Our chart of the iShares Lehman 20 Year Bond (TLT-NYSE) shows what appears to be a multi month top forming. Despite the higher highs the recent upswing failed the previous high a sign that the rally is now over. A break under Friday's lows will quickly target the bottom of the channel near 91. Under 91 the market will go into breakdown mode. We would ensure that we are exiting all bond positions especially long bonds.

We are showing the recent charts of the monetary base adjusted for changes in reserve requirements. The change as one can see is the most astounding ever recorded, surpassing the change recorded during the Y2K crisis and the September 11 attacks. Both led to huge bubbles: first the high tech/dot-com bubble, then the housing/leverage buy out and derivatives madness. Given the rate of change we can only contemplate as to what the next bubble will be, but we can be assured that it will be truly amazing.

This is ultimately very inflationary. The result will be a bonds collapse. We suspect that that process is already under way as what they will be trying to do is monetize the debt. This has serious repercussions for the holders of US debt instruments particularly the foreign buyers (China, Japan, Saudi Arabia). Bonds have been telling us that they are in the process of making a long term top (price) or bottom (yield), as yields move inversely to price. For those who owe money it will be very good as they will pay back in depreciating dollar value, but for those who hold debt it may well be as devastating as the recent stock market collapse.

Naturally we believe that the beneficiary of this next bubble will be gold (and by extension silver and even platinum). Despite the recent 20 per cent plus drop in gold prices they remain above their recent lows and have generally outperformed the stock market. Silver and platinum prices, however, have been devastated, falling over well over 50 per cent from the highs. But we are reminded that silver has virtually no above ground supplies in storage despite production of over 600 million ounces annually. Platinum is even more scarce then gold as all the platinum in the world would fill an average living room. All the gold ever produced would fill an average house.

We also have a huge detachment between the official reported market and what we call the "black market" for gold and silver. First, on the official side we did have the report of a European gold sale recently, but even so that was within the realm of planned announced sales. Secondly, the European central banks have ceased leasing and lease rates have soared. Many central banks including Russia and other Asian and Mid Eastern banks have stated their intentions to add to gold reserves. The Bundesbank has stated they view gold as an essential base of their reserves.

The collapse we believe is largely paper-related as hedge funds and other commodity funds have been facing forced liquidation. The "black market" for bullion coins has seen a huge surge in price premiums, with shortages developing. Mints are reporting shortages and an inability to keep up with demand. Even the commitment of traders (COT) rose to 29 per cent in the recent report, up from 28 per cent the previous week. This was down from the 38 per cent seen in early September.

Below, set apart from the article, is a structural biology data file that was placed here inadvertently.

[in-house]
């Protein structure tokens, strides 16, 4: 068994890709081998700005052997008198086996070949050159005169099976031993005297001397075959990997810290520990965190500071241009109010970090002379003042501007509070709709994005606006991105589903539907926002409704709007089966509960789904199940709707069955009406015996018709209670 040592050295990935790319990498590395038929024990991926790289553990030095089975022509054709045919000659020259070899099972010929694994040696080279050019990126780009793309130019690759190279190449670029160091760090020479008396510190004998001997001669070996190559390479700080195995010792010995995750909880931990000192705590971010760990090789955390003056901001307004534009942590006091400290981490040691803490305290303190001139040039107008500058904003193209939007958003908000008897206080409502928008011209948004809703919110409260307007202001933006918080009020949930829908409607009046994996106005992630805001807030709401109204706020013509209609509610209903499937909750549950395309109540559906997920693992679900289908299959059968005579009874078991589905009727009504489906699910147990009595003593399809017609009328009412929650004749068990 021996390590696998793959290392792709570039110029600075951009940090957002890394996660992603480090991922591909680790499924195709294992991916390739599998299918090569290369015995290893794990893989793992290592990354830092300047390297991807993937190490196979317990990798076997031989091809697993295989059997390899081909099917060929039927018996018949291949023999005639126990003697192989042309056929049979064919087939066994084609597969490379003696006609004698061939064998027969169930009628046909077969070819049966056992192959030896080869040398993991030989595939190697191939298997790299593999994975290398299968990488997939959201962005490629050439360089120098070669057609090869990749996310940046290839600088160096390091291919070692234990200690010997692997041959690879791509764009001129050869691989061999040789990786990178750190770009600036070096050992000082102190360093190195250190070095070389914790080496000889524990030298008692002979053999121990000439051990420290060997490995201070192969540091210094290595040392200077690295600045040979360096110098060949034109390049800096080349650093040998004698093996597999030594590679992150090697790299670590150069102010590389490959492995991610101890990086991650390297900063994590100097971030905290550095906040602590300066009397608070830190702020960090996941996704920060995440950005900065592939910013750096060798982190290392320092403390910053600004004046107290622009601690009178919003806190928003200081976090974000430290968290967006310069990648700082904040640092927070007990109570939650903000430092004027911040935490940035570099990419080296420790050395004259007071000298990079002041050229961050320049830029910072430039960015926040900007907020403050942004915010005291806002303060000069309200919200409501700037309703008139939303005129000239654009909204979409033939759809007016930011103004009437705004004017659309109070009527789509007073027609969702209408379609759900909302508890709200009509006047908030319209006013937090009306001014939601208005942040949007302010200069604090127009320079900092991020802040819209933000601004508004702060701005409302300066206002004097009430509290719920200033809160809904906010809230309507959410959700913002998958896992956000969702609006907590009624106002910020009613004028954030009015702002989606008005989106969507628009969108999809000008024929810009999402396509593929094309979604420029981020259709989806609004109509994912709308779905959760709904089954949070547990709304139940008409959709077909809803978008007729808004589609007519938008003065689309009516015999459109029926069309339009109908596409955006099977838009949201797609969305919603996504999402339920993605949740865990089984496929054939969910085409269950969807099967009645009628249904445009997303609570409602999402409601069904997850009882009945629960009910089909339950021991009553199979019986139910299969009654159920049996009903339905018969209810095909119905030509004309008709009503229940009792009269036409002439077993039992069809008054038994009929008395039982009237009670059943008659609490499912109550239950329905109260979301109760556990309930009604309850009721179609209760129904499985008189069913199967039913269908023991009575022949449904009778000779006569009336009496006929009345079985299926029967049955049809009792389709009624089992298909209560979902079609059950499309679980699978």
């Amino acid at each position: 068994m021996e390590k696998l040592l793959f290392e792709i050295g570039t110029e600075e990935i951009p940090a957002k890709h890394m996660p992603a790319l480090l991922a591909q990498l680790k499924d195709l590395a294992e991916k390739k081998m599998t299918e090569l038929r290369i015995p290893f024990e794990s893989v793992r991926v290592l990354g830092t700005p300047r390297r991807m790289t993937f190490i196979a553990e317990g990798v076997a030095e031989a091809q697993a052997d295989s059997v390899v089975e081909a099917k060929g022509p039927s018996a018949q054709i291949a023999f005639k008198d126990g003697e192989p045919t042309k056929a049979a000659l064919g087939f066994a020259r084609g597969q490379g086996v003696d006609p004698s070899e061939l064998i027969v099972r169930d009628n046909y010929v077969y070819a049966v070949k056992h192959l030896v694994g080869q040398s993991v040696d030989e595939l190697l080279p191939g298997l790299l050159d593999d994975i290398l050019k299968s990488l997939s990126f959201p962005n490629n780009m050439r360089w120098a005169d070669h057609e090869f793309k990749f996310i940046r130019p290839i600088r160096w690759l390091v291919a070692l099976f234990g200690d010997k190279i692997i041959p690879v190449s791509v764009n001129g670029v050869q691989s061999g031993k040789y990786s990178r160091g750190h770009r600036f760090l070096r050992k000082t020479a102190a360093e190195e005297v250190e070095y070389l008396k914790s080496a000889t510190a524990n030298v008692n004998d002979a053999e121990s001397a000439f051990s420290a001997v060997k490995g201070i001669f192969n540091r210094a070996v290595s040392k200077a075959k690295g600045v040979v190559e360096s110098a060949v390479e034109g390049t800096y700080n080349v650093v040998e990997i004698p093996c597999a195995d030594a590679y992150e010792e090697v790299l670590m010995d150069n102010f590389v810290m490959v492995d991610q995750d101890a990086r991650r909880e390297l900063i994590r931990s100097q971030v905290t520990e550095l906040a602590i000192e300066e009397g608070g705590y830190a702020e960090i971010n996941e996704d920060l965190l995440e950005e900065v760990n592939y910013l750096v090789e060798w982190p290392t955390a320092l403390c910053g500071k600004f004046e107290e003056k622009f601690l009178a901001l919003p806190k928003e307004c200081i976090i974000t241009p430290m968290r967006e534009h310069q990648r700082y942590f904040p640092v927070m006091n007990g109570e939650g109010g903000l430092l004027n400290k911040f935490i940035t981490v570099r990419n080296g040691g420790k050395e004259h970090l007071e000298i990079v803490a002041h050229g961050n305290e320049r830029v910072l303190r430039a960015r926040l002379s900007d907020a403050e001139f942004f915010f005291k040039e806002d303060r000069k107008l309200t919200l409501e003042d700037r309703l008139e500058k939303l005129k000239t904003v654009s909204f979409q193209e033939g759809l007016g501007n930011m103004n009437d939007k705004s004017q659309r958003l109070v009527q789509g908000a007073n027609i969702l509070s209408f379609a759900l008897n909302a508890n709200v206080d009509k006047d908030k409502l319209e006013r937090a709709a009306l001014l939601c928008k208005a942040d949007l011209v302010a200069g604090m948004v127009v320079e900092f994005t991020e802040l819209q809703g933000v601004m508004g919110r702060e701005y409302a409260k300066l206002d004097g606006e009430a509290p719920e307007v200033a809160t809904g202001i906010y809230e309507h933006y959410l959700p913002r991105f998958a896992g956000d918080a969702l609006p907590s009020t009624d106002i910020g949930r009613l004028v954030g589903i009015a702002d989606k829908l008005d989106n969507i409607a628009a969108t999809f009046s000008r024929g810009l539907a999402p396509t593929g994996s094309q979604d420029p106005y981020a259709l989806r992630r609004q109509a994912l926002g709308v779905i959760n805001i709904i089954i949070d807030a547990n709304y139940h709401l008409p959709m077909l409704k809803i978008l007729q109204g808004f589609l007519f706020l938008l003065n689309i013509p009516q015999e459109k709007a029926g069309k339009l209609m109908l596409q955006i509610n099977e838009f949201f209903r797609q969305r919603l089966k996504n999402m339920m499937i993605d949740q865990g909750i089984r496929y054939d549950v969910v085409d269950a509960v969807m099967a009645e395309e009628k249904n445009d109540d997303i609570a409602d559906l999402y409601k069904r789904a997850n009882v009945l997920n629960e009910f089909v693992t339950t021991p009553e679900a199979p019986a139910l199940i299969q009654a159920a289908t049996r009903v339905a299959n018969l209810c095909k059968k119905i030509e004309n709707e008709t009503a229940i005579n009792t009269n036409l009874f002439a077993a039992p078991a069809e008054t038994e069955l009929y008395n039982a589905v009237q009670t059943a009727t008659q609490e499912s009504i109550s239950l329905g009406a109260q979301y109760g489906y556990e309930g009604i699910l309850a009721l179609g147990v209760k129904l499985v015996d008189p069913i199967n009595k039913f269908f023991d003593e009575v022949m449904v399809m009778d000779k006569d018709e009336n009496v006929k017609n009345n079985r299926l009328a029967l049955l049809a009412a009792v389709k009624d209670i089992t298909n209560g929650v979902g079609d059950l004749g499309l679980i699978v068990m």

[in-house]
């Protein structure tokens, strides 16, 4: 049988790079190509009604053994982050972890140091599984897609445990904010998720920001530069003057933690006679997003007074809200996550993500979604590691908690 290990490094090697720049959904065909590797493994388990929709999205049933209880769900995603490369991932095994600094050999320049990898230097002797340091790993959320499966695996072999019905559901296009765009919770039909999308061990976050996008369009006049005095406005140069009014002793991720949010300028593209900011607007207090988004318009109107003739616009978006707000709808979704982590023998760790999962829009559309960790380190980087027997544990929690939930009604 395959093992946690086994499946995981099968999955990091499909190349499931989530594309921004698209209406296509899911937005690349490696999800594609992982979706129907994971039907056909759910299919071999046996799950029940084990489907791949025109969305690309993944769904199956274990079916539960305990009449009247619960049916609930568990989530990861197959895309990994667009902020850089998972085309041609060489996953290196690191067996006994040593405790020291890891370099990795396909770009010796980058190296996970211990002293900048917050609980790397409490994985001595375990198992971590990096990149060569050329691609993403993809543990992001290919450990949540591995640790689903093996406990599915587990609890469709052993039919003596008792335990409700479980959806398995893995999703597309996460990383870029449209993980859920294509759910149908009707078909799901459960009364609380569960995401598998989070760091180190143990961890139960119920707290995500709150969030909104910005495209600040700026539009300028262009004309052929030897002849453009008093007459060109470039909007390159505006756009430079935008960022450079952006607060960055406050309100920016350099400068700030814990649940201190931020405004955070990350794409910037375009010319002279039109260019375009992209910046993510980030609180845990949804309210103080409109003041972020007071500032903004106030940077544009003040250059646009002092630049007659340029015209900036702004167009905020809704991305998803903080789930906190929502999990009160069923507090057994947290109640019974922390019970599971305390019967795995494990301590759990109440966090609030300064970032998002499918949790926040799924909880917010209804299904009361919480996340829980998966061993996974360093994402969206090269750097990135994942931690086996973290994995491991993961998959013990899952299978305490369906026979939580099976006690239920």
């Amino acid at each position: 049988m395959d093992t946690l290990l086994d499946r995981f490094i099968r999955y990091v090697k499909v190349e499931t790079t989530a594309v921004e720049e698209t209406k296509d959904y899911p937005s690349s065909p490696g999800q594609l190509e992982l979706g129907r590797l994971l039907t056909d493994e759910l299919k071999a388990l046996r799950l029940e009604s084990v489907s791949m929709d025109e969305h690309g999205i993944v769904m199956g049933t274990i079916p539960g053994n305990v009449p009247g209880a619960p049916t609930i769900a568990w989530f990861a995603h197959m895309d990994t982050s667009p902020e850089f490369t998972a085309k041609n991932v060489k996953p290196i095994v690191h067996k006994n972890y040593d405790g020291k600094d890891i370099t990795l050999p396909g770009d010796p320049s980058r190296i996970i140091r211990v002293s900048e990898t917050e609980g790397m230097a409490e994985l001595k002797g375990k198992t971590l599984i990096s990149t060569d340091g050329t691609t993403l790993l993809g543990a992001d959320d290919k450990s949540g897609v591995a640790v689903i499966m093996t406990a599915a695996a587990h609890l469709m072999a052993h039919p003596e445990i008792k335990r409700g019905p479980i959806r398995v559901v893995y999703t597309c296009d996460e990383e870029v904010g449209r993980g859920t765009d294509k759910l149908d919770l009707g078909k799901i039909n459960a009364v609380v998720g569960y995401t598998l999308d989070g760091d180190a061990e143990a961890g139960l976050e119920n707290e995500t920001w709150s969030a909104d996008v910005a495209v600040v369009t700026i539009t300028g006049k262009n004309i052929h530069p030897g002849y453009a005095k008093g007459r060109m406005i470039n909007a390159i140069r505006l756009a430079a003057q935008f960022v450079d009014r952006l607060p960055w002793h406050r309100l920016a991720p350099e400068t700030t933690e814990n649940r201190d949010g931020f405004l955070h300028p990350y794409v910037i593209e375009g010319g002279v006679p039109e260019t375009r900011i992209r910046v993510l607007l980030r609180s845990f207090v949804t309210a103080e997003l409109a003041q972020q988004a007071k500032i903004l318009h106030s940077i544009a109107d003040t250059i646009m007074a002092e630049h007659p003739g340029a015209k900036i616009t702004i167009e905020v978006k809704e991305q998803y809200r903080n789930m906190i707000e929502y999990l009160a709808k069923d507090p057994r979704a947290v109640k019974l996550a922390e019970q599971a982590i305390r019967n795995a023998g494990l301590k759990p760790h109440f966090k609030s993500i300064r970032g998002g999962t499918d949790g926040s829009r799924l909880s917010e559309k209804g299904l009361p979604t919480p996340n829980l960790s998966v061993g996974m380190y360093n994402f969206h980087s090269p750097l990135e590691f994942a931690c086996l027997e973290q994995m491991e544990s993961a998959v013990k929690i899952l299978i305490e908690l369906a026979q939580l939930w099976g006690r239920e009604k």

All this is telling us that we should soon see a rise in gold prices (and that will also take silver and platinum prices higher). Silver has been particularly hard hit; it broke a trend line up from the 2005 lows and is currently testing a trend line up from the 2003 lows. We have for silver corrected just over 61.8 per cent of the entire move from the lows of 2001. If there is a danger to the downside it is the highs of 2004 (just over $8) that could be tested in a wash out panic. Gold prices have been testing an uptrend line from the 2005 lows. They are well above the trend line from the 2001 lows. In inflation terms both gold and silver remain bargains. They are also holding their uptrend lines in inflation adjusted terms.

The gold stocks have rarely been more beat up then they are today. The Gold/HUI ratio sits at 3.8, the highest level since 2001. The Gold/XAU ratio is at a record high - at levels not even seen at previous lows for gold and stocks in 1986 and 2000. The stocks are trading at levels not seen since gold was near $400. While it is easy to say that these stocks are grossly undervalued (they are) and are screaming buys (they are), we do need signs that these ratios are turning around and beginning to decline, breaking their current uptrends in the ratio.

We could point out the same thing in energy, where the oil and gas stocks are trading at P/E levels not seen in years, and as if oil were $20/barrel and not the current $70. Nonetheless oil prices have halved over the past few months because of declining demand, particularly in the US (daily consumption has fallen from almost 21 million barrels to around 19 million). With prices falling, OPEC is considering production cuts and many oil producers are facing a credit crunch and may be forced to curtail production as well. The high-flying Alberta oil patch has been rudely brought back to earth with one of the more devastating collapses in the stock market.